Taiwan's Independent Coffee Culture
Soft Power, Percolated to Perfection
Taiwan produces relative few coffee beans, but it is a prime destination when Asians want to open cafés, roast good coffee, or grow premium beans. How has Taiwan gained renown as a premium coffee hub in such a short time?
Soft Power, Percolated to PerfectionBy Ming-ling Hsieh
From CommonWealth Magazine (vol. 569 )
"Join the masters in tasting champion coffees."
That was the pitch made by a coffee lifestyle workshop in Xiamen at the end of February to get people to register for a "Taiwan Coffee Tour." The workshop promised the opportunity to brew coffee with Taiwan's top coffee maestros and taste and rate different cups, known in the trade as "coffee cupping."
The proposed tour's itinerary started with a ferry ride from Xiamen to Kinmen and then a domestic flight to Taichung. From there, the group was to head to the mountain resort of Alishan to see how Fang Cheng-lun processes his coffee beans and creates his winning roasts, such as his washed Sumatra that earned a rave review from prestigious online coffee guide Coffee Review. They were to be accompanied by coffee estate owner K.M. Lee, whose Alishan coffee finished 11th in the Specialty Coffee Association of America's "Coffee of the Year" competition in 2009.
From there it was on to Taiwan's low-altitude coffee hub of Gukeng. The group was to end its six-day tour in Taipei to experience Fika Fika Café, run by James Chen, winner of the Nordic Roaster competition in 2013, and Gabee, opened by Van Lin, winner of the inaugural Taiwan Barista Championship in 2004.
"Many people want to come to Taiwan," said Kuo Xiao-sen, the founder of the Xiamen workshop. He was putting together a group tour to Taiwan for the first time, but many leading Taiwanese coffee experts have given seminars in China and the diversity of Taipei's coffee shops has attracted hordes of Chinese tourists.
"The mainland has been strongly influenced by Taiwan," Kuo says.
Taiwan only produces about 200 metric tons of coffee a year, a tiny fraction of the 600,000 metric tons produced by Asian neighbor Indonesia, and coffee's history in the country spans no more than a century. But coffee has gained an irrepressible vigor and following in a country where tea has long reigned supreme.
Taiwan's Independent Souls
According to International Coffee Organization statistics, the average Taiwanese consumer bought about 400 more grams of coffee in 2012 than in 1997 (Table 1), and Viva Taiwan Coffee author David Han estimates that the average Taiwanese consumed 1.33 kilograms of coffee in 2013, higher than the world average of 1.22 kg.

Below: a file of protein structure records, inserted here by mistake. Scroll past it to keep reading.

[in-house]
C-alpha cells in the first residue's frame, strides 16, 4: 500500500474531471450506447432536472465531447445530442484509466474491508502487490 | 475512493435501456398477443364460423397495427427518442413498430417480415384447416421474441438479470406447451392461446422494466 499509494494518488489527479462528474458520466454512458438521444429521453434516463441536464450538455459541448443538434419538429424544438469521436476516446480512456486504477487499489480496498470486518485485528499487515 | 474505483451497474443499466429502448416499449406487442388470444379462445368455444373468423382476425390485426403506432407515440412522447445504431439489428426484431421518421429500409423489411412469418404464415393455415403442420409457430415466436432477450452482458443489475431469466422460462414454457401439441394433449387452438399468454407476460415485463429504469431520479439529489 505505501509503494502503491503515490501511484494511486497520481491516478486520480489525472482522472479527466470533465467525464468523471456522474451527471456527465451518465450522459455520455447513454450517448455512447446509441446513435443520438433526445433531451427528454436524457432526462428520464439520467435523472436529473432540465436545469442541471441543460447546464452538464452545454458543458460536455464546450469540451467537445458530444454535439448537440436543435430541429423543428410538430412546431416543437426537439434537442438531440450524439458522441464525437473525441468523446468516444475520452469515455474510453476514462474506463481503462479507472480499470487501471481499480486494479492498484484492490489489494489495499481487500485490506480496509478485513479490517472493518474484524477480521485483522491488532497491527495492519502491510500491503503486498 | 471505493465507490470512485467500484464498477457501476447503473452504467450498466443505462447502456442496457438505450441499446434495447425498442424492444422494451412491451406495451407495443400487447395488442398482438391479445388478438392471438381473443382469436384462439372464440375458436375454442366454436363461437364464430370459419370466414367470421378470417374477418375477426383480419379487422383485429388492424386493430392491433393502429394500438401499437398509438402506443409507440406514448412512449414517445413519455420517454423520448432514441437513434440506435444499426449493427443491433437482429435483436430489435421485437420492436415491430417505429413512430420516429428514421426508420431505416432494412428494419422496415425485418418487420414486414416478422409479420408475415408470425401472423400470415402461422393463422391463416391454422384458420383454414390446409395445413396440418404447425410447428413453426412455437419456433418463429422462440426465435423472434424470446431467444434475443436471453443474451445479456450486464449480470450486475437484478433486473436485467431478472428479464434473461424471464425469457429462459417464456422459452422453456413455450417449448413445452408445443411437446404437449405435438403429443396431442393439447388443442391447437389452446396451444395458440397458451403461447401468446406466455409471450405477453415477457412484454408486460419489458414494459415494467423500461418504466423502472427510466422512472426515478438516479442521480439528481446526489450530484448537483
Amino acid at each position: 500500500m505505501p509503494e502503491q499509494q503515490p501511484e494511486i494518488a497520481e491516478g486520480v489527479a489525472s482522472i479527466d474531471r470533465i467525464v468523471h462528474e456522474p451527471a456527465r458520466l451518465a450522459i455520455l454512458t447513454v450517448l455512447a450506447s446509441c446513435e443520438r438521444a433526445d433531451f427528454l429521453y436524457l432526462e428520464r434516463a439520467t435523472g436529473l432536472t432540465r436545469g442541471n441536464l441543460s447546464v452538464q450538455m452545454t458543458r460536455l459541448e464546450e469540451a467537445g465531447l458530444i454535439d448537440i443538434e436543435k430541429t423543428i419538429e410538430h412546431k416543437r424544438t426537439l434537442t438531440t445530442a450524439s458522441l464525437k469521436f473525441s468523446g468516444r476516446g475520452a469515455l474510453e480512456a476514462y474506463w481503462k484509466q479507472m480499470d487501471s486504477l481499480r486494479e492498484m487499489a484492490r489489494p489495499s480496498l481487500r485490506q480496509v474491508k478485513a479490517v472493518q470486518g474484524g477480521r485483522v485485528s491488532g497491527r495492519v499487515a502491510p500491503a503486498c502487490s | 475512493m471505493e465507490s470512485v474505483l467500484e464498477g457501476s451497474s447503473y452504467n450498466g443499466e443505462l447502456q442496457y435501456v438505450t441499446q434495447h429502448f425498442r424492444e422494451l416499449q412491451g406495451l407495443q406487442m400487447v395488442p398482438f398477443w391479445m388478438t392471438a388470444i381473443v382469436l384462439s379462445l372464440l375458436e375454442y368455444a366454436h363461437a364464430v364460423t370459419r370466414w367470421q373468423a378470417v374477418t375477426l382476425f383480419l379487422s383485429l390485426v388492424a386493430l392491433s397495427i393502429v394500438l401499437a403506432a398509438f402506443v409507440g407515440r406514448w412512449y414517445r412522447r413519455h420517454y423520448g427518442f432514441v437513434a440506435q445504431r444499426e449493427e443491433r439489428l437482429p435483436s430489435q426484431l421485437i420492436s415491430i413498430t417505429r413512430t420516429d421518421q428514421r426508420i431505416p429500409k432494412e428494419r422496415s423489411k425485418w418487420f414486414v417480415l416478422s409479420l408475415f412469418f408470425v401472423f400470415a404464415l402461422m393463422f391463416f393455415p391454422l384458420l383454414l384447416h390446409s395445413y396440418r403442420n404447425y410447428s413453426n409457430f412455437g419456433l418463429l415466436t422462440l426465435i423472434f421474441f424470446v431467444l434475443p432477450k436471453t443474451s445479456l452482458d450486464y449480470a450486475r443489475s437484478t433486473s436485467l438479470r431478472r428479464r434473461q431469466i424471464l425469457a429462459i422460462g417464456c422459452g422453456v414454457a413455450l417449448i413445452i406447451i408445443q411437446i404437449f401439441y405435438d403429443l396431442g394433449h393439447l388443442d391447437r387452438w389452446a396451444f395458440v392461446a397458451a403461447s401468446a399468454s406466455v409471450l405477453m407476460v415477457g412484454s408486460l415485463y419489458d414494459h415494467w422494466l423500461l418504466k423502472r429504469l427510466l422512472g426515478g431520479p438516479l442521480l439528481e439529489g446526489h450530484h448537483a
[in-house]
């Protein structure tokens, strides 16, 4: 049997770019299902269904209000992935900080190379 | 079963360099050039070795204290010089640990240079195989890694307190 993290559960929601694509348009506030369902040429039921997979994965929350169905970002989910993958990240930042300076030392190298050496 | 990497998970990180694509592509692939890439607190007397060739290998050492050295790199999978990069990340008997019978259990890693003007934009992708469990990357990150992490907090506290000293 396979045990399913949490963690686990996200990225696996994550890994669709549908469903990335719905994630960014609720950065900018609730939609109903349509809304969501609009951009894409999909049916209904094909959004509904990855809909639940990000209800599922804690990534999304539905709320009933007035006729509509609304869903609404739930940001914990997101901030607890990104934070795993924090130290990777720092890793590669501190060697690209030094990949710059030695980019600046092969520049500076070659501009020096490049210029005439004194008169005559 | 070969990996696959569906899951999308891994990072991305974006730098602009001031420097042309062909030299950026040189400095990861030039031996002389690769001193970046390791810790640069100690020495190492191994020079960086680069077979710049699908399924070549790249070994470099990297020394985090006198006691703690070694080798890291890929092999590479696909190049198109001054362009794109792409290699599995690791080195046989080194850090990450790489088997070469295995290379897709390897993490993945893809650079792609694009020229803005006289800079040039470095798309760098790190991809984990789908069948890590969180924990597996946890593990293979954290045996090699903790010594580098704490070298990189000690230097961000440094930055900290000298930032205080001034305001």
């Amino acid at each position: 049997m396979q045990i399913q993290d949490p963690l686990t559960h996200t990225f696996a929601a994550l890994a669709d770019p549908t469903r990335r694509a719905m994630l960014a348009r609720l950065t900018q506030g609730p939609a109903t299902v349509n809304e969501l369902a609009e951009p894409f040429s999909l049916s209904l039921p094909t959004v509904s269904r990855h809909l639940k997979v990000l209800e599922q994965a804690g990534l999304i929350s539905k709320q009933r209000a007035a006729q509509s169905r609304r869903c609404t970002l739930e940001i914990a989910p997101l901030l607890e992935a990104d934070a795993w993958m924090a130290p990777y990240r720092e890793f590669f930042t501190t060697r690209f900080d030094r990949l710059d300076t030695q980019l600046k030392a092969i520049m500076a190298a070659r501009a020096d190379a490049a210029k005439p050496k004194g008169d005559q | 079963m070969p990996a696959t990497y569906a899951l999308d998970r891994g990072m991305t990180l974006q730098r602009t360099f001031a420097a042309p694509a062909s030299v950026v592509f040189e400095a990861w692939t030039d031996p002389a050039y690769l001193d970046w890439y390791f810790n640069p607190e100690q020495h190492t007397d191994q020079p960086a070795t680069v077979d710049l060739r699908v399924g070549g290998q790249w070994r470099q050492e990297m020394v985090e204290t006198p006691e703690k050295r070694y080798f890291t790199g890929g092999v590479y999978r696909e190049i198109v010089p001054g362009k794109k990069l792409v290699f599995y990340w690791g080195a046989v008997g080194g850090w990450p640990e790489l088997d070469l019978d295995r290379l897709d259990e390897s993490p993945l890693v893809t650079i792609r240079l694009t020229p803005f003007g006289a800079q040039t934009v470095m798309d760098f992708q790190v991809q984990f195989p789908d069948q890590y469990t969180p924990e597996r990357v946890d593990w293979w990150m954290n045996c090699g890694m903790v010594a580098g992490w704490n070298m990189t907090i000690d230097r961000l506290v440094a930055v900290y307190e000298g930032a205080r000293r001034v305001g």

Because of Taiwan's limited production of coffee beans, the country's coffee fix relies heavily on imports, which are duty-free. About 400,000 60 kg. bags of coffee are now brought into Taiwan from overseas every year, four times the amount imported annually in the early 1990s.
Raw coffee beans represent the fastest growing imported coffee segment, reflecting the burgeoning desire among Taiwan's coffee entrepreneurs to roast beans themselves and shape their coffee's character and aroma. (Table 2)
In turn, when people enjoy a coffee at a local café, they are drinking fashion, the owner's life and his experiences percolating in every aspect of the shop, from its décor and music to its choice of beans and roasting technique.
"Cafés today no longer use standard loops for their background music. They have their own books and music to demonstrate their uniqueness, making them as independently recognizable as people's faces," observes Gordon Han, the founder of publishing company Souler Creative Corporation, who has published such works as the Coffeeology series and Viva Taiwan Coffee.
There were more than 2,000 coffee shops in Taiwan last year, generating combined sales of more than NT$10 billion (Table 3), according to Ministry of Finance figures. But the market is actually much bigger.
Market leader Starbucks had sales of nearly NT$7 billion alone, and coffee has also emerged as a staple at convenience stores. City Café, the coffee arm of 7-Eleven convenience stores with more outlets than any competitor, has annual sales estimated at NT$10 billion. Then there are canned coffee beverages, instant coffee, and coffee sold at breakfast shops and bakeries and even at body care retailer L'Occitane, household product retailer Muji and furniture vendor Scanteak that bring total coffee sales in Taiwan to an estimated NT$60 billion to NT$80 billion a year.
Café Wang is the CEO of Oklao Coffee Farms Co. Ltd., which does everything from growing coffee in Laos and importing and exporting beans to roasting beans and opening its own stores. Taiwan's coffee culture has gained such prominence, he says, that coffee courses are now required in university tourism and hospitality departments. He himself is teaching such courses in universities, and he has also held 10-day training workshops to develop coffee professionals. People aged 18 to 80 have attended the 30 or so workshops held so far.
Taiwanese now drink coffee in the morning, after lunch, when they're talking business or when they have nothing to do and simply want to pass the time. Those coffee habits have created fertile soil for breeding world-class coffee artisans.
Taiwan's Fertile Testing Grounds